Wednesday, September 7, 2016

Diamond DA20-C1 Katana, Falcon Aviation Academy LLC, N85WP (and) Beechcraft F33A Bonanza, N6027K: Fatal accident occurred September 07, 2016 at West Georgia Regional Airport (KCTJ), Carrollton, Carroll County, Georgia

National Transportation Safety Board - Aviation Accident Preliminary Report: http://app.ntsb.gov/pdf 

National Transportation Safety Board  -   Aviation Accident Preliminary Report:    http://app.ntsb.gov/pdf

Falcon Aviation Academy LLC: http://registry.faa.gov/N85WP

William L. Lindsey: http://registry.faa.gov/N6027K

NTSB Identification: ERA16FA312A
14 CFR Part 91: General Aviation
Accident occurred Wednesday, September 07, 2016 in Carrollton, GA
Aircraft: BEECH F33, registration: N6027K
Injuries: 3 Fatal.

NTSB Identification: ERA16FA312B
14 CFR Part 91: General Aviation
Accident occurred Wednesday, September 07, 2016 in Carrollton, GA
Aircraft: DIAMOND AIRCRAFT IND INC DA20, registration: N85WP
Injuries: 3 Fatal.

This is preliminary information, subject to change, and may contain errors. Any errors in this report will be corrected when the final report has been completed. NTSB investigators either traveled in support of this investigation or conducted a significant amount of investigative work without any travel, and used data obtained from various sources to prepare this aircraft accident report.

On September 7, 2016, at 1047 eastern daylight time, a Beech F33A, N6027K, and a Diamond Aircraft Industries DA20-C1, N85WP, collided in midair on the final approach leg of the traffic pattern to runway 35 at West Georgia Regional Airport (CTJ), Carrollton, Georgia. The Beech was substantially damaged and the private pilot was fatally injured. The Diamond was destroyed and the flight instructor and one student pilot were fatally injured. The Beech was registered to and operated by the private pilot. The Diamond was registered to and operated by Falcon Aviation Academy LLC. Both flights were conducted under the provisions of 14 Code of Federal Regulations Part 91; the Beech pilot was conducting a personal flight to CTJ and the Diamond pilots were conducting a local, instructional flight. Visual meteorological conditions prevailed, and no flight plans were filed for the Beech or the Diamond. The Beech departed from Fulton County Airport (FTY), Atlanta, Georgia about 1020, and the Diamond departed from Newnan Coweta County Airport (CCO), Newnan, Georgia about 1000.

According to personnel from Falcon Aviation Academy, the pilots of the Diamond were practicing traffic pattern operations and landings at CTJ. The Diamond was the first airplane to enter the traffic pattern, followed a few minutes later by N263CF and then by N169PS, both Falcon Academy DA20s. The flight instructor and student pilot on board N263CF observed a Beech Bonanza on the downwind leg of the traffic pattern; however, the Beech pilot did not appear to be broadcasting his intentions on the CTJ common traffic advisory frequency (CTAF). Moments later, the flight instructor and student pilot on board N169PS entered the traffic pattern from the east. They looked down and to the left, in the direction of the final approach path for runway 35, and observed two airplanes merge, then collide. They also did not hear the pilot of the Beech broadcasting his intentions on the CTAF. All pilots on board both trailing DA20s heard the flight instructor on board the accident Diamond making her position calls in the traffic pattern prior to the collision, the last call being made on the final approach leg of the traffic pattern.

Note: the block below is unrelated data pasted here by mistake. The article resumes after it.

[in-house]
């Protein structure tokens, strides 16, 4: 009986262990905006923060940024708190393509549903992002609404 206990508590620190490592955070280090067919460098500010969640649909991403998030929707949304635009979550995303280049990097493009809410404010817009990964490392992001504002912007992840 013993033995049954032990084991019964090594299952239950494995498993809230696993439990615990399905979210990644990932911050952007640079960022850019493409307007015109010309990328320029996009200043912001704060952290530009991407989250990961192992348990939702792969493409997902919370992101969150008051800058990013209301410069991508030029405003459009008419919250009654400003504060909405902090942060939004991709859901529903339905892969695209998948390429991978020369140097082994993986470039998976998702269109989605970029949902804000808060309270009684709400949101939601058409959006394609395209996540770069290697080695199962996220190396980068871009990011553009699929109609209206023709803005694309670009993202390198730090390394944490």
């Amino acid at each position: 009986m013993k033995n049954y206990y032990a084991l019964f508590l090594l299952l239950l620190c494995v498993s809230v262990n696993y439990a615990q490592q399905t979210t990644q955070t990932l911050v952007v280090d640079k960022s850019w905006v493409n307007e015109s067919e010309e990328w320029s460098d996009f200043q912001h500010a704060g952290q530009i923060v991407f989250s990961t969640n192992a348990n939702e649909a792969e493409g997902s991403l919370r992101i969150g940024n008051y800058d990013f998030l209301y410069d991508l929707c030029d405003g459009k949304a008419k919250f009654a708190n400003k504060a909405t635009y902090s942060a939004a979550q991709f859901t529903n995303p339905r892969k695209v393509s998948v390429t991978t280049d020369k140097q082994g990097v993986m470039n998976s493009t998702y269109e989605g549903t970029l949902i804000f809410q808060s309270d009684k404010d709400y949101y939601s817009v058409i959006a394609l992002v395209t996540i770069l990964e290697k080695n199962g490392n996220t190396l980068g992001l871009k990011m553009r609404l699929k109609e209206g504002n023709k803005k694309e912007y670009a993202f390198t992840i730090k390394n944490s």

Initial radar data provided by air traffic control indicated that the pilot of Beech entered an extended downwind from the north, above and directly behind the Diamond, which was also on downwind leg of the traffic pattern. The ground speed of the Beech was about 50 knots greater than the Diamond. The last radar returns, were about 2,000 feet above mean sea level, or about 850 feet above the ground. The locations of the last radar returns were in an area on the downwind leg of the traffic pattern, approaching the base leg of the traffic pattern for runway 35.